Local business honored for excellence


By Donna Thornton/News Editor

Karl Strain and the staff at Kyuka Pure Spring Water, located in the Duck Springs area, were pleased to receive the 2013 Excellence in Manufacturing Award from the International Bottled Water Association.

But they shouldn’t have been surprised. It is the 11th time Kyuka Water has been honored for excellence among small water bottling companies by the IBWA.

Strain said the award recognizes the quality of the company’s operations and its product.

“We may not be as big as some companies,” Strain said, “but we do it better than anyone else.” Kyuka is family-owned and operated. Strain said the board consists of himself, his mom and his dad, who has retired, and his aunt and uncle. Emily Richey continues to do accounting for the business, mostly from home.

Strain credits the company’s 16 employees – all of whom strive for the best quality not only in the bottling of natural spring water, but in the service provided to Kyuka’s customers.

The quality of water at Kyuka Spring, a natural spring in the foothills of the Appalachian Mountains, was no secret to people of the area, well before Karl’s father Bryant Strain purchased the property in Duck Springs and began looking into bottling the water.

It took two and a half years of testing to get source approval for the spring, Strain said, and another year getting the operation started.

In 1996, the first water from Kyuka Spring was bottled. The business has grown since then, Strain said, leading the company to build a new larger building. And still, Strain said, the flow of water from the spring could support a much larger operation than his family runs today.

Kyuka Water supplies coolers and 5-gallon water bottles to business customers. The company also bottles private label water for businesses that want to put their own company logo on bottled water as a promotional tool.

Kyuka’s label probably is familiar to most Etowah County residents, who have seen it in businesses and on the company’s delivery trucks.

Strain said the Native American-themed logo is a tribute to the history of the spring’s location. Duck Springs, he said, was named for Chief Duck, a historical figure in the area.

Oddly enough, Strain said, when the spring was being enclosed and in subsequent work at the site, few if any Indian artifacts have been found. He said there have been plenty of old dippers, horseshoes and artifacts left by other settlers and local folk who used the spring.

Strain said he believes that’s because the Native Americans just didn’t leave things behind like later users did.

The process of bottling water is much more involved than dipping it out of the natural spring and putting it in a bottle. Strain said Kyuka’s water is ionized to eliminate bacteria before it’s put into recyclable bottles – that are washed and rinsed five times after each use.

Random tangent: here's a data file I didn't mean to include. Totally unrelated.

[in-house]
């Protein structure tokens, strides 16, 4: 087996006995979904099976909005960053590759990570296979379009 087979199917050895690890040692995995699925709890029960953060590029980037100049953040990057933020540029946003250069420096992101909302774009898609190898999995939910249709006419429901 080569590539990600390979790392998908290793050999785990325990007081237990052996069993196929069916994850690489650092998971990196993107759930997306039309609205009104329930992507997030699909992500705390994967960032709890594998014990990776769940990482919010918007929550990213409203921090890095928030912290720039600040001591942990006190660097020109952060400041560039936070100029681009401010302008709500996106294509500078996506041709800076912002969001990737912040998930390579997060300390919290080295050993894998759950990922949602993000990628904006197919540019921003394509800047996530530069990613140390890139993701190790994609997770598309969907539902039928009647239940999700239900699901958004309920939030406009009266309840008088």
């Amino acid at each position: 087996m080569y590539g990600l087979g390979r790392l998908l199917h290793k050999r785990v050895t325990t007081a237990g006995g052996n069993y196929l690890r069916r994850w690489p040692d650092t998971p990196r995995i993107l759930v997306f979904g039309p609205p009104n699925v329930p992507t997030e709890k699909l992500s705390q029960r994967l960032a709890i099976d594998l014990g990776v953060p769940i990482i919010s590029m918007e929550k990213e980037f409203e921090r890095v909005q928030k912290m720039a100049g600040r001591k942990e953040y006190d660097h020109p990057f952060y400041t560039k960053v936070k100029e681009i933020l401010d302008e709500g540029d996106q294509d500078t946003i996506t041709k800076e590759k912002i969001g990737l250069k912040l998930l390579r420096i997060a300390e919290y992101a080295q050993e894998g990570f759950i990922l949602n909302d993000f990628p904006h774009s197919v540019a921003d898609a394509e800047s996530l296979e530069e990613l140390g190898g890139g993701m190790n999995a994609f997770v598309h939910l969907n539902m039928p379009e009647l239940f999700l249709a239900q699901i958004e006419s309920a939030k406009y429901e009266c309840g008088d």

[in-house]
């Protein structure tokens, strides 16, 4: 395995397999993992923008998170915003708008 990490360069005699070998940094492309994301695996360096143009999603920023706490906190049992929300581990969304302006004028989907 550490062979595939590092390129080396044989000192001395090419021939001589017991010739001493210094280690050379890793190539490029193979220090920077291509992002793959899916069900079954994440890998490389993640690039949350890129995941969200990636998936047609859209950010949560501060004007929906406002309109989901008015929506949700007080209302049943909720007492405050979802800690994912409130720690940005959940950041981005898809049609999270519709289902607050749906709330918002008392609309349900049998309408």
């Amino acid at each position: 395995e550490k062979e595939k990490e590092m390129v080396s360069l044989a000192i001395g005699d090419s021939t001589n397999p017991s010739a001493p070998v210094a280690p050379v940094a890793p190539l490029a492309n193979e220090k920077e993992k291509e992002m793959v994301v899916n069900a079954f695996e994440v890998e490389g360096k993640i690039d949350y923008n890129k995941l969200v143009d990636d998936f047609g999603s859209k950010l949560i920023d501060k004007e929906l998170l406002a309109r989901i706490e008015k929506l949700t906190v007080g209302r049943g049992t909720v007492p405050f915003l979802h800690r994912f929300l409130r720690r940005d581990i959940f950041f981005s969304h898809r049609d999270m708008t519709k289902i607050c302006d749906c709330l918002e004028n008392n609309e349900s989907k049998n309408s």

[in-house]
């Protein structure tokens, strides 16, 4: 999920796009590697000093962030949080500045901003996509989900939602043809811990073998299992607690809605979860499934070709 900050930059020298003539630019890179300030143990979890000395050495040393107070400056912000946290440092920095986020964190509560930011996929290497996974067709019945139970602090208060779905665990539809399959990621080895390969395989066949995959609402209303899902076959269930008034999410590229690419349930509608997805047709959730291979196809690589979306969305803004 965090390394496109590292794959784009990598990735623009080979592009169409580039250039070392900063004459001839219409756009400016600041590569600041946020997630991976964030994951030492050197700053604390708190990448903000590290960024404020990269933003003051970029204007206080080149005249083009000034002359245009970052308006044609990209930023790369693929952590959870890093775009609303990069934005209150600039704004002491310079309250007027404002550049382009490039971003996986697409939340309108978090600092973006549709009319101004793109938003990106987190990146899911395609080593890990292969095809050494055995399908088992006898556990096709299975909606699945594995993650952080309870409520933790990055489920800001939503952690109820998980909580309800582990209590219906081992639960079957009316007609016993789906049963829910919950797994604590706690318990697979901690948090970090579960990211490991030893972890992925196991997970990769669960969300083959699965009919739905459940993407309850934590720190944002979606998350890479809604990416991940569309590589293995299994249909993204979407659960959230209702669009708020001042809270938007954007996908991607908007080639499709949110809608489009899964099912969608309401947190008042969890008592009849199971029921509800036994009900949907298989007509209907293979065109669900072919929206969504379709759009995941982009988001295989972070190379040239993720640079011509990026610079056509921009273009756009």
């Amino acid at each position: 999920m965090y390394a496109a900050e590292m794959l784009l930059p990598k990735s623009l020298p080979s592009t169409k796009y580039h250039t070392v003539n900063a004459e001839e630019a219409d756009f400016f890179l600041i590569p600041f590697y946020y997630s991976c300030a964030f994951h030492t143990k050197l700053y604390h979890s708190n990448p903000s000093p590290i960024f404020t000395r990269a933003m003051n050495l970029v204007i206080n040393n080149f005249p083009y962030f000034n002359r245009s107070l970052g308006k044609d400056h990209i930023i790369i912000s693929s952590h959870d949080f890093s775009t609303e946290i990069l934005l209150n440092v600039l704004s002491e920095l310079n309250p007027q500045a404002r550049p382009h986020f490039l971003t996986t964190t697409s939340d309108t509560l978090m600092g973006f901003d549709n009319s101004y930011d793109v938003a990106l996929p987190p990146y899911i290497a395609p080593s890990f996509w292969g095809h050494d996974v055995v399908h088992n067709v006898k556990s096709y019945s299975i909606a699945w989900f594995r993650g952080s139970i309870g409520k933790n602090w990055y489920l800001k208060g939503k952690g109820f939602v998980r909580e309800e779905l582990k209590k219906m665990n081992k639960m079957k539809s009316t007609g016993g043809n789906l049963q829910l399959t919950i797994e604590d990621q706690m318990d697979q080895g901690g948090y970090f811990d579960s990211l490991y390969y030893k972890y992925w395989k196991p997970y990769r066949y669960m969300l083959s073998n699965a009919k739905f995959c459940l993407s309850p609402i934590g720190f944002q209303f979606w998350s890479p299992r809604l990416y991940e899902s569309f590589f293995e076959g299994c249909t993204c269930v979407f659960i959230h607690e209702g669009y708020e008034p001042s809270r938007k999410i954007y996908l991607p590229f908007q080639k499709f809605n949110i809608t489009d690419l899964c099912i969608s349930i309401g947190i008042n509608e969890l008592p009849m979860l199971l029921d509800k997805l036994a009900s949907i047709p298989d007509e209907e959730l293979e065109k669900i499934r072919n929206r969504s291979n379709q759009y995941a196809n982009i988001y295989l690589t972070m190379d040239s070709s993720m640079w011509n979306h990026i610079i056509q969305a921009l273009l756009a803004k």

Ionization serves the same function for Kyuka’s water that chlorine and other chemicals added to municipal water during the treatment process does, he said, without altering the taste.

Strain said the bottled water industry, like many others, faced a number of changes after the Sept. 11, 2001 terrorist attacks, when safety concerns about contamination increased instantly.

Increased safety requirements put some smaller bottlers out of business, Strain said, but Kyuka has continued to meet the new requirements while expanding the business.

The water is tested for 200 potential contaminants, he said, which is a very expensive part of doing business. Kyuka’s new building, like the spring house, are built on raised ground, so they will be above the flood plane to prevent contamination that could come with high waters.

Much of the work on the new building was done by the same employees who take such care in bottling and delivering Kyuka water. “They were here hanging sheetrock,” Strain said, because that is the way its always been done since his father started the business.

“If we could do it ourselves, we did,” Strain said. “Our employees have that same mindset.”

The future of the business, as Strain sees it, will be a continued emphasis on customer service and being a good corporate citizen.

In the past Strain served as president of the Southeastern Bottled Water Association, and he is very active in the International Bottled Water Association, which helps to guide and advise thinking for small bottlers.

“I think we’ve made a difference at times with that,” Strain said.

“We’re really proud of the quality we’ve got here,” he said, and of the awards that quality has garnered for Kyuka. Strain said his family is equally proud to be providing jobs in the community, for a group of exceptional employees.

“They’ve been the real key,” he said, to the company’s success. “They take real pride in what they do. They have built our business.”

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